Although the bull put spread is different than a covered call, the bull put spread strategy meets the same objective as the covered call which is to generate some income. This trade generates immediate income and carries limited risk.
A Specific Trade for RE
For RE, a bull put spread could be opened with the May 18 put options. This trade can be opened by selling the May 18 $240 put option for about $3.10 and buying the May 18 $230 put for about $1.50.
This trade would result in a credit of $1.60, or $160 per contract since each contract covers 100 shares. That amount is also the maximum potential gain of the trade.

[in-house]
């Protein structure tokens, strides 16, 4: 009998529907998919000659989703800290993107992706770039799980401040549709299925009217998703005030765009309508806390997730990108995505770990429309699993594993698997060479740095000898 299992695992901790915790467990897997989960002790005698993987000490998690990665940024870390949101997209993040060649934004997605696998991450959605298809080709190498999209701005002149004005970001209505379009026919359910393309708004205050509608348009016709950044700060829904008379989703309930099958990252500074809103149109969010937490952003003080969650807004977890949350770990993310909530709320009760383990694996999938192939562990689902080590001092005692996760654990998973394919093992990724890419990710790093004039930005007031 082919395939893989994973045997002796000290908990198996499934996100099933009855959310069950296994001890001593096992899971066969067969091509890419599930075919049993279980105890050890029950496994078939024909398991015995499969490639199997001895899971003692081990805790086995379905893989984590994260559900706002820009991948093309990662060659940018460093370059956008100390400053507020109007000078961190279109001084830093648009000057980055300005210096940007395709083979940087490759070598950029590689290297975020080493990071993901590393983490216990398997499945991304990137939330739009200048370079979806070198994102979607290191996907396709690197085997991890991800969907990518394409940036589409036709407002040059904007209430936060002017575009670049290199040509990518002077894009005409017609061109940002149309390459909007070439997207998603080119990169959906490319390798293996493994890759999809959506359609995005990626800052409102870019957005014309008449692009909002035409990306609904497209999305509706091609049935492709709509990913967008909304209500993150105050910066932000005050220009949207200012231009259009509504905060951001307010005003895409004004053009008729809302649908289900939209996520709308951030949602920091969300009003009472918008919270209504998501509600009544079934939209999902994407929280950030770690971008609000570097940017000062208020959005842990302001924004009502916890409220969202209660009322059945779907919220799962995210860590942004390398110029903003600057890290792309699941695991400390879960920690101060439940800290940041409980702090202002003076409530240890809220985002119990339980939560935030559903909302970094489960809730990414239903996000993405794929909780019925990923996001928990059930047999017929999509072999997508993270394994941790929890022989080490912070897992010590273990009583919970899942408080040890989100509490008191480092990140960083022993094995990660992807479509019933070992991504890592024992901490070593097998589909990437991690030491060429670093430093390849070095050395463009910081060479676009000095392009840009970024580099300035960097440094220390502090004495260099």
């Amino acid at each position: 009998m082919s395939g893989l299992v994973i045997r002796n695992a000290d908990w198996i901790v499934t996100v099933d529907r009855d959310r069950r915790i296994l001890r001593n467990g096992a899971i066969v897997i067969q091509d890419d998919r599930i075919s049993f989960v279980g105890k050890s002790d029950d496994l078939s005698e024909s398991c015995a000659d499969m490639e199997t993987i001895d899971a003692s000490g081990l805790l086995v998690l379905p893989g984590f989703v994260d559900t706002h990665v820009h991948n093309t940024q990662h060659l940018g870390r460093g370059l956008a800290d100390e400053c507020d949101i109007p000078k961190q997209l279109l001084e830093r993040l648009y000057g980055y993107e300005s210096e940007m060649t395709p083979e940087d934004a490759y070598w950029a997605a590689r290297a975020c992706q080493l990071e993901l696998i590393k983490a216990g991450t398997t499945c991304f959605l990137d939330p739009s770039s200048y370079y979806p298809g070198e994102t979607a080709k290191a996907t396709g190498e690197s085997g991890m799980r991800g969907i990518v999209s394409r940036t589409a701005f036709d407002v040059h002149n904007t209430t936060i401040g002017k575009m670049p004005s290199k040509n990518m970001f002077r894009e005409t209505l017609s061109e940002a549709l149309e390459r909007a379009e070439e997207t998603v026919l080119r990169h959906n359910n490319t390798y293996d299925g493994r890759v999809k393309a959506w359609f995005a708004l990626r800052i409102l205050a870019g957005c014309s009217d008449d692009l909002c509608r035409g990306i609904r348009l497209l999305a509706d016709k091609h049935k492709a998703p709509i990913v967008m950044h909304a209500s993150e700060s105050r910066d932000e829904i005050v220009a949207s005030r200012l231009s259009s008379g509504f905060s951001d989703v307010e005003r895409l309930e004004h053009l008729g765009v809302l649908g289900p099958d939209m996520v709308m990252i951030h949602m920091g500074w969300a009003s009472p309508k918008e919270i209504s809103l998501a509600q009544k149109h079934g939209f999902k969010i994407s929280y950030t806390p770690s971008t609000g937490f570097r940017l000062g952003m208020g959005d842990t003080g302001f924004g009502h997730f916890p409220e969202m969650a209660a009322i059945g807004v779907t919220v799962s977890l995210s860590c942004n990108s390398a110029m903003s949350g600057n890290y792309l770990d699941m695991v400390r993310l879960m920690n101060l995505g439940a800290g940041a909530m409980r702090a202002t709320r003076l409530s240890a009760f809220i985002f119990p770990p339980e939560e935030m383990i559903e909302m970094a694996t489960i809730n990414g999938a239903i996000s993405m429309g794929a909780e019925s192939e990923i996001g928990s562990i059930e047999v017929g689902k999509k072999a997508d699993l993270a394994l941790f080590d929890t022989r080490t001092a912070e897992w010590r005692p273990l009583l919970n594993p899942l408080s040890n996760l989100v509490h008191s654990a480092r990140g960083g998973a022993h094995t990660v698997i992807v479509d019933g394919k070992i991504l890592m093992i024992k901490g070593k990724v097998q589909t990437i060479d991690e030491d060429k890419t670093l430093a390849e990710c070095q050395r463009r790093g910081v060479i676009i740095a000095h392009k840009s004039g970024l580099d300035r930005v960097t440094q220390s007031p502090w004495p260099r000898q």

The maximum possible risk is the difference between the exercise prices of the two options less the premium received. For this trade, the difference between exercise prices is $10 ($240 – $230). This is multiplied by 100 since each contract covers 100 shares.
Subtracting the premium from that difference means, in dollar terms, the total risk on the trade is then $840 ($1,000 – $160).
The potential gain is about 19% of the amount of capital risked. This trade will be for about one month
The bull put spread is an example of how options are a versatile tool and could meet many of your trading objectives. In this trade, options provide income and defined risk that could be lower than owning the stock. This strategy also has a high probability of success.
These are the type of strategies that are explained and used in TradingTips.com’s Options Insider service. To learn more about how options can be used to meet your goals, click here for details on Options Insider.